Legally, the term "cream cheese" refers to a pasteurized, unaged dairy product that contains at least 33% milkfat, (consisting typically of both milk and cream,) with a moisture content of up to 55%, and has a pH between 4.4 and 4.9. Its milkfat and moisture content add to its richness and spreadability, respectively, and that pH gives it a distinct tang that cheese alone can't typically achieve: even some of the sharpest cheddars only get to a pH of around 5. This is key. Consider that your favorite boxed mac and cheese includes both citric acid and lactic acid among the ubiquitous sauce packet ingredients. That necessary tang is very much a part of the nostalgic mac and cheese experience.

Cream cheese also includes an emulsifier, carob bean gum, which keeps it from separating into its protein and fat components when heat is applied. Some cheeses also naturally do this better than others. Alpine-style cheeses such as Gruyere and raclette have built-in melt-ability, but cream cheese provides a base that will help emulsify your mixture no matter what kinds of cheese you have on hand to use. Plus, using cream cheese avoids a certain grainy texture that bechamel-based cheese sauces can sometimes exhibit, and doesn't get absorbed by the noodles quite so quickly.

How to make creamy homemade mac and cheese in under 10 minutes*

noodles boiling in pot

Use your favorite short-cut pasta. 

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For any of your typical short-cut noodles whose cooking time is typically between 7 and 9 minutes, you can assemble everything you need while the pasta is boiling, and have creamy, homemade mac and cheese in under 10 minutes. *Any noodle type with a cooking time over 10 minutes will take that number of minutes, but no matter what, you're getting the goods in no more time than the boxed version would typically require.

cooked noodles in pot

Drain the pasta well after cooking.

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Another benefit of the cream cheese approach to mac and cheese is that it's as easy to make for one as it is for several since its ingredients are simple to scale as single servings. This is less about a specific recipe and more about ratios and winging it, but for each serving, you'll need:

  • 2 oz short-cut pasta
  • 1 oz cream cheese, cubed or cut for quicker melting
  • 1-2 oz shredded cheese or cheeses of your choosing (always better to shred yourself, but you do you)
  • Salt and pepper to taste, other seasonings as desired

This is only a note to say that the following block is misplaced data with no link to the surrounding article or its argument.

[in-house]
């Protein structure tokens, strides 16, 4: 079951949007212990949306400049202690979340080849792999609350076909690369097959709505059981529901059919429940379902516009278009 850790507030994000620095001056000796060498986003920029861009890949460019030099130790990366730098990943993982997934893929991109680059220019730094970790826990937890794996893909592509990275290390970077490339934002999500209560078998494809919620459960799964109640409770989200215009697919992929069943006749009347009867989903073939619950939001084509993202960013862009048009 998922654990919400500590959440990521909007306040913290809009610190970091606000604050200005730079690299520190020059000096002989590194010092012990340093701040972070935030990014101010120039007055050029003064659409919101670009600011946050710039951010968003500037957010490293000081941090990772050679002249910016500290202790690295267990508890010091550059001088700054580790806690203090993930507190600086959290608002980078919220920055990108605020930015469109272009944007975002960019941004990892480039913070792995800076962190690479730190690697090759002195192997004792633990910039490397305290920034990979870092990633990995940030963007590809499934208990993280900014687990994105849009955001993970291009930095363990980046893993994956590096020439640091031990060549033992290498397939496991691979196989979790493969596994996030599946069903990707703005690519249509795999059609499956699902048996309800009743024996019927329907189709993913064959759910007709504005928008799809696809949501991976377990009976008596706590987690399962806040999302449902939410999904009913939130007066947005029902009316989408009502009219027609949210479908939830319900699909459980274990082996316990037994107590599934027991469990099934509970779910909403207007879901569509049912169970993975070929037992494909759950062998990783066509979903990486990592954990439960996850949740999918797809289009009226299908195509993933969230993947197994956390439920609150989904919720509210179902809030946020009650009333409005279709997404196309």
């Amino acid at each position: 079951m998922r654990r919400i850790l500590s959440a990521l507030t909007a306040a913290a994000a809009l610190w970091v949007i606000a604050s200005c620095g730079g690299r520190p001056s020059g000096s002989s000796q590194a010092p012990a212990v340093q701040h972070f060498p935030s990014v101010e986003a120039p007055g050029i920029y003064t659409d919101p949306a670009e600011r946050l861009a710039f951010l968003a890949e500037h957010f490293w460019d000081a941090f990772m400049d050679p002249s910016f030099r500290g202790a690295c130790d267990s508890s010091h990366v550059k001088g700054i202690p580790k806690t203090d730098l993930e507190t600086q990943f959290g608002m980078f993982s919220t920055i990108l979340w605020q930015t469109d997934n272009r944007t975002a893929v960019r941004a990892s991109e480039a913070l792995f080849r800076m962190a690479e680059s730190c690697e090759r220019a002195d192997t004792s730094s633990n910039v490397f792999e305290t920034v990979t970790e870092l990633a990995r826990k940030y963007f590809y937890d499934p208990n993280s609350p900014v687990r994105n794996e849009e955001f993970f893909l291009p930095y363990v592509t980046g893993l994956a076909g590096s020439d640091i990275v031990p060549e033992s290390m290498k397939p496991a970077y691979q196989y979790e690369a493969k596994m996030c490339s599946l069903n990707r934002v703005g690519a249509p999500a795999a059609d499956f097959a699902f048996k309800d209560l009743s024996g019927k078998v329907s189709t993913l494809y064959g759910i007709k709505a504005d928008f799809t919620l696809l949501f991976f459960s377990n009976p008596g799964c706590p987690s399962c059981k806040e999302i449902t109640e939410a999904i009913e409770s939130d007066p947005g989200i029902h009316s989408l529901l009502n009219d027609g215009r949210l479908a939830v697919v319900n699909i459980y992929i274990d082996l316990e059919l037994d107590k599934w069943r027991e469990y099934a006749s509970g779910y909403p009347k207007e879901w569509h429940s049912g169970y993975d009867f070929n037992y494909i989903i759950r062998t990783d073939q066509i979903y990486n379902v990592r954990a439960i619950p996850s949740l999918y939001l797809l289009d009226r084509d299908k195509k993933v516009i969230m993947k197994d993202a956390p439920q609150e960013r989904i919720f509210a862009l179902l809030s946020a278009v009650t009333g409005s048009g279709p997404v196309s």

That's it. Cook and drain the noodles, add everything to the pot while it's still hot, and stir to combine. Most of the time I don't even use a colander to drain the noodles, and instead employ a slotted spoon to hold them back while draining out the water. If a little pasta water remains that's fine. It will help loosen the finished sauce and add seasoning.


Cooked noodles, cheese and spices, all ready to be stirred.

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Variations on a cream cheese/mac and cheese theme

The method above is as simple as it gets, but you can riff in any number of ways, none of which necessarily adds time or additional dishes to the process. Want a silkier texture? Add a dab of butter. Want more fluidity? Add a splash of milk or cream. Want to add complexity? I swear by onion powder, which to me creates a depth of flavor and savory quality that compliments any cheese choice. Trying to lighten the caloric load? Feel free to use reduced-fat cream cheese and/or shredded cheese. It all works. Want the outcome to be more orange? Make sure you're using orange cheese, add paprika or (do this anyway) hot sauce.

spices for mac and cheese

A dash of onion salt and paprika will punch up the mac even more, but you can use nutmeg, garlic salt or any other spices you fancy.

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You can also up the ante with any number of mix-ins, all of which require little prep. I often toss some broccoli, asparagus or peas in with the pasta for the final minute of cooking, because... balance. Like a meaty mac? Add cooked bacon, rotisserie chicken, or ground beef. (Also balance.) Once you start with this simple preparation, you'll find there are an endless number of ways to personalize it, and it will doubtlessly become a staple in your menu rotation.